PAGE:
NUS calls for lecturer qualifications

Sophia Klein - News Reporter 27 April 2012

President of the National Union of Students (NUS), Liam Burns, has called for university lecturing staff nationwide to obtain teaching qualifications as a prerequisite for securing their positions.

Burns argued that with students now funding the university system considerably by contributing up to £9,000 a year in fees, expectations of teaching standards have risen significantly. He said: ‘it is not controversial for my teachers to be qualified to teach’.

The suggestion to improve academic standards by expecting lecturers to acquire teaching qualifications was offered by Lord Browne in a review of university funding in 2010, but was met with such opposition from universities attempting to protect ‘institutional independence’ that it was never pursued.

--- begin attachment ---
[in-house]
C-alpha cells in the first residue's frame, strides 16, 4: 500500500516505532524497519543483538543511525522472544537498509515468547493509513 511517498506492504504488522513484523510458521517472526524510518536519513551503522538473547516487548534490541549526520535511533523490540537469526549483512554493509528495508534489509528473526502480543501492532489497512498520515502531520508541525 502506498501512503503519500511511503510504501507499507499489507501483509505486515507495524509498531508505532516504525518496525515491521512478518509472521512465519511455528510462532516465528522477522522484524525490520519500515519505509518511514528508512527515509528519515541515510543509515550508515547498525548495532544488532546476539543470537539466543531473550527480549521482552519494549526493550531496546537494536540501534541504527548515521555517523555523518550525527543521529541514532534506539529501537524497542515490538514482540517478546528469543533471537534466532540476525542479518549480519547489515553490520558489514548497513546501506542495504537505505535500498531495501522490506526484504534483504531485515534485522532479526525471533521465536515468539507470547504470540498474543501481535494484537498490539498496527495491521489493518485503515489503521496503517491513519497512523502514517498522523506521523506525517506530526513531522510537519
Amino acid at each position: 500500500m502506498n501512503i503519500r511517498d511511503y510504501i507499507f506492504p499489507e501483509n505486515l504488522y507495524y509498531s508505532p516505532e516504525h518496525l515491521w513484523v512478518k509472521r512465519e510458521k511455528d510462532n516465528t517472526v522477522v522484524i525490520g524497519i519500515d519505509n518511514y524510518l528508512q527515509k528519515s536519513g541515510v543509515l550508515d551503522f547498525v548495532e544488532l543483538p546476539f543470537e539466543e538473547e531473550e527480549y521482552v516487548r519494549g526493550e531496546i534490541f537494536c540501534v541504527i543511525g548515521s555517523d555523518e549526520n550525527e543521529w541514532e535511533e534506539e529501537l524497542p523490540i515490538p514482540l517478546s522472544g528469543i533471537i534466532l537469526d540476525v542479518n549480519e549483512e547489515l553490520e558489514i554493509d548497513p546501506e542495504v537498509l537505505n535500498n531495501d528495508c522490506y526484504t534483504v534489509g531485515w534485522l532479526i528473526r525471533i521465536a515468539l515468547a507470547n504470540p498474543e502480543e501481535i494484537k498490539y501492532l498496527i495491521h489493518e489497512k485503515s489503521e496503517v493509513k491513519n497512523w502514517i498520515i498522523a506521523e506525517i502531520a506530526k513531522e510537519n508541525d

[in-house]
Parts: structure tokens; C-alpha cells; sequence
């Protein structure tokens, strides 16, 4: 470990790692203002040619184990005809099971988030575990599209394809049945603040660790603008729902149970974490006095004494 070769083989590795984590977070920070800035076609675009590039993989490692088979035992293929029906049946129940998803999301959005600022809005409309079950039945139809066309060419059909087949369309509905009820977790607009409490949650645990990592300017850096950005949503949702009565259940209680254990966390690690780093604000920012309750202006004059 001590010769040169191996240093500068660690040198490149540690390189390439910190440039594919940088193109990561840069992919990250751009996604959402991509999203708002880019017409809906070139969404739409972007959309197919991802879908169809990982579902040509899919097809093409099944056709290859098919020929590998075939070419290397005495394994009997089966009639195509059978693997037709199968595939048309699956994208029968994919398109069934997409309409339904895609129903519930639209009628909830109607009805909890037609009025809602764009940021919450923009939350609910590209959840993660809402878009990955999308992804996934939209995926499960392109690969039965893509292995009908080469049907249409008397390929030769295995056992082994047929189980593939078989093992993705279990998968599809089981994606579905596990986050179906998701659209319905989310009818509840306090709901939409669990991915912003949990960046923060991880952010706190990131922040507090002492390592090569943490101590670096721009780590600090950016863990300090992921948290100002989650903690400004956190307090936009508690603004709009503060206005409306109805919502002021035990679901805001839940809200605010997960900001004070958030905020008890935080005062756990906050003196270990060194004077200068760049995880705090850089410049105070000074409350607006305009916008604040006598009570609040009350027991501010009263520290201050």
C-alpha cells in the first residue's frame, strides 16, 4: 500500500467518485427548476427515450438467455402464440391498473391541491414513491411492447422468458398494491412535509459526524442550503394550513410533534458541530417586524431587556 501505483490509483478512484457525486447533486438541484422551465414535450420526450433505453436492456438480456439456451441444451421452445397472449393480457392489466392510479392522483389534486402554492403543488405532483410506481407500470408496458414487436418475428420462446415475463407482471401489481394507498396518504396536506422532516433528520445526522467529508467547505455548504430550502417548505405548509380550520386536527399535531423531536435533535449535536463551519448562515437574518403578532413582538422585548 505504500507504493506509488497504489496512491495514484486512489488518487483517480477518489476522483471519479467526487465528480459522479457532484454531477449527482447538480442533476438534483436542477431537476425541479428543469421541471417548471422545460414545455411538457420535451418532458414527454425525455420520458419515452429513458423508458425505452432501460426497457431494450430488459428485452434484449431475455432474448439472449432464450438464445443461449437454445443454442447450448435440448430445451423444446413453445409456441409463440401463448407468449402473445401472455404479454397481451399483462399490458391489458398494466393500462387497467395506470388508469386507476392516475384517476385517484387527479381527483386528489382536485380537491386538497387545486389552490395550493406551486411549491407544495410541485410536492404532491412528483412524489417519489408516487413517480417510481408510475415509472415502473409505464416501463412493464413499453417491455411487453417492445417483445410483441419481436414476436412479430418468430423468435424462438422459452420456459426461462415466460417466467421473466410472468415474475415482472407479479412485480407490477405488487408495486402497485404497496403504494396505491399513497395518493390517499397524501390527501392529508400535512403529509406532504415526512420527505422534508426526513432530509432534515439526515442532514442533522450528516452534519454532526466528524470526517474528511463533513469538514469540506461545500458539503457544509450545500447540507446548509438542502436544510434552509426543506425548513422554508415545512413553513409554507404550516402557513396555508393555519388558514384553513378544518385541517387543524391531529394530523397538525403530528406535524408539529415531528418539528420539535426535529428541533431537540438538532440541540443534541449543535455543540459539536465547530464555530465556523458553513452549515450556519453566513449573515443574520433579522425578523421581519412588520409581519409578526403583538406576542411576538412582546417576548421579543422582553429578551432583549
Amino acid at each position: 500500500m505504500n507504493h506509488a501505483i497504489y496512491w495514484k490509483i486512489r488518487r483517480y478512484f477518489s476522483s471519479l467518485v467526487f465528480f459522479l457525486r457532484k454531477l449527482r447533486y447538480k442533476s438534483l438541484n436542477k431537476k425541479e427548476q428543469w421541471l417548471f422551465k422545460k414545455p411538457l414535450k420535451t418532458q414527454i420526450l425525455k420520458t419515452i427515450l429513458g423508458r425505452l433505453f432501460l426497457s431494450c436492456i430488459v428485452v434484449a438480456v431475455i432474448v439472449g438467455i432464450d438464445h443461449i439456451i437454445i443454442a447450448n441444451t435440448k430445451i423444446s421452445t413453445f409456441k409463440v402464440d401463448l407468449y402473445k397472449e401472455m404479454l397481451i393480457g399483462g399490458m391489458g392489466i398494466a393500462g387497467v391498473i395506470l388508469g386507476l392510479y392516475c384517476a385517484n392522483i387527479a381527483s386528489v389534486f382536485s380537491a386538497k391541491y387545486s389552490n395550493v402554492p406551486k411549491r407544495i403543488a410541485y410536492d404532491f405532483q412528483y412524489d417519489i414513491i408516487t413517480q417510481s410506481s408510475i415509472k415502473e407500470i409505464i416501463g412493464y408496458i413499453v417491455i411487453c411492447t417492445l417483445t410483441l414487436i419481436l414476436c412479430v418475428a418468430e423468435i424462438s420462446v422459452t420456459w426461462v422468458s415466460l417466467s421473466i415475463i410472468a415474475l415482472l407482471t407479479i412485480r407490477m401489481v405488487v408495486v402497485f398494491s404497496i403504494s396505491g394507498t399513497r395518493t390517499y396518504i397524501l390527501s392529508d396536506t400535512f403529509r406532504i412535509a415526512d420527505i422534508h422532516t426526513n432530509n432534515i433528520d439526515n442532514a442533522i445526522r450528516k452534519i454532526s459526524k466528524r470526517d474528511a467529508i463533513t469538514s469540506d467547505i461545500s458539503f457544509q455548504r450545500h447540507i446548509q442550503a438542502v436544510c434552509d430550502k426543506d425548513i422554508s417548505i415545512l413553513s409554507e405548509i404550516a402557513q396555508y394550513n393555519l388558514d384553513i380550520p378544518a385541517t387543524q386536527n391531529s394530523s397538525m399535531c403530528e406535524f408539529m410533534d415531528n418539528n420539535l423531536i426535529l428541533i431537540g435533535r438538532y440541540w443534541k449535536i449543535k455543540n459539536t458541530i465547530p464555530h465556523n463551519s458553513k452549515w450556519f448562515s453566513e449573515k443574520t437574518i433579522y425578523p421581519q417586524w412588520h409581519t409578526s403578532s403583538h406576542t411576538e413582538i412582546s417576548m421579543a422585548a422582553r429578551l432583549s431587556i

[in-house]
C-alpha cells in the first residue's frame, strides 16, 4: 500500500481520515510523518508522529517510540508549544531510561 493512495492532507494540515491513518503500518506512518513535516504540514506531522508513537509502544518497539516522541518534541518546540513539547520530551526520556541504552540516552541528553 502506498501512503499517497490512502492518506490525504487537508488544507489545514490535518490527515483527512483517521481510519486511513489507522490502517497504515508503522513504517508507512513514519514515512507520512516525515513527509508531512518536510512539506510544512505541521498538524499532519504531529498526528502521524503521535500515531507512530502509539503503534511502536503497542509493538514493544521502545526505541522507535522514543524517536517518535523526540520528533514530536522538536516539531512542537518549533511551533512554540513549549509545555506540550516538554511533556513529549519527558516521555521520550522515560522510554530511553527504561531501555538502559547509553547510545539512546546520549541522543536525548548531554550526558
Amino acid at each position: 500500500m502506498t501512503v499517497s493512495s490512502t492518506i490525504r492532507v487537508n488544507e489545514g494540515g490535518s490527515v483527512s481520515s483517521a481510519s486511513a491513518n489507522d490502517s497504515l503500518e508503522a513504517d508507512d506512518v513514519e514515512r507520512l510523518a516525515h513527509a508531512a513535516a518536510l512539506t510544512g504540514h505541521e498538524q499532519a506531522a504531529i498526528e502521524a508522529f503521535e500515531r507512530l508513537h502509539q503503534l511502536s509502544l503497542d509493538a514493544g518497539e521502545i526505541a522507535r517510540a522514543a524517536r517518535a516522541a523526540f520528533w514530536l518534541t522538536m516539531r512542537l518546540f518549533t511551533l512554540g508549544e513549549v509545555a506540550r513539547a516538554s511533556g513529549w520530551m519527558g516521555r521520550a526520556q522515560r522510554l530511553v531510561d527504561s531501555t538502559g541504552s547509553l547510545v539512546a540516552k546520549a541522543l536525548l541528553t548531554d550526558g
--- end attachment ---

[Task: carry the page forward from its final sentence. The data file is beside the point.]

A spokesperson from the University of Cambridge said: ‘the University recruits the best academics from an international pool, and believes that local provision is more appropriate than a national arrangement.’ Whether the NUS are campaigning for the enforcement of a national teaching standard for university lecturers or simply more teaching support and mentoring within each individual institution remains unclear. The University of Cambridge also emphasises student feedback as being ‘extremely important’ in their assessment of teaching standards.

Morgan Wild, CUSU Education Officer, spoke in favour of Burns’ claim: ‘no academic or postgraduate can reasonably be expected to be naturally talented at all of the skills that effective and inclusive teaching requires – everyone who teaches students should be provided with an extensive programme of training in how to teach: ‘To do otherwise is unfair on academics and unfair on students.’

He added: ‘CUSU has long campaigned for all supervisors and lecturers to receive mandatory training (an objective we’ve achieved for postgraduates) and we welcome NUS’s attempts to tackle this issue at a national level.’

Sophia Klein – News Reporter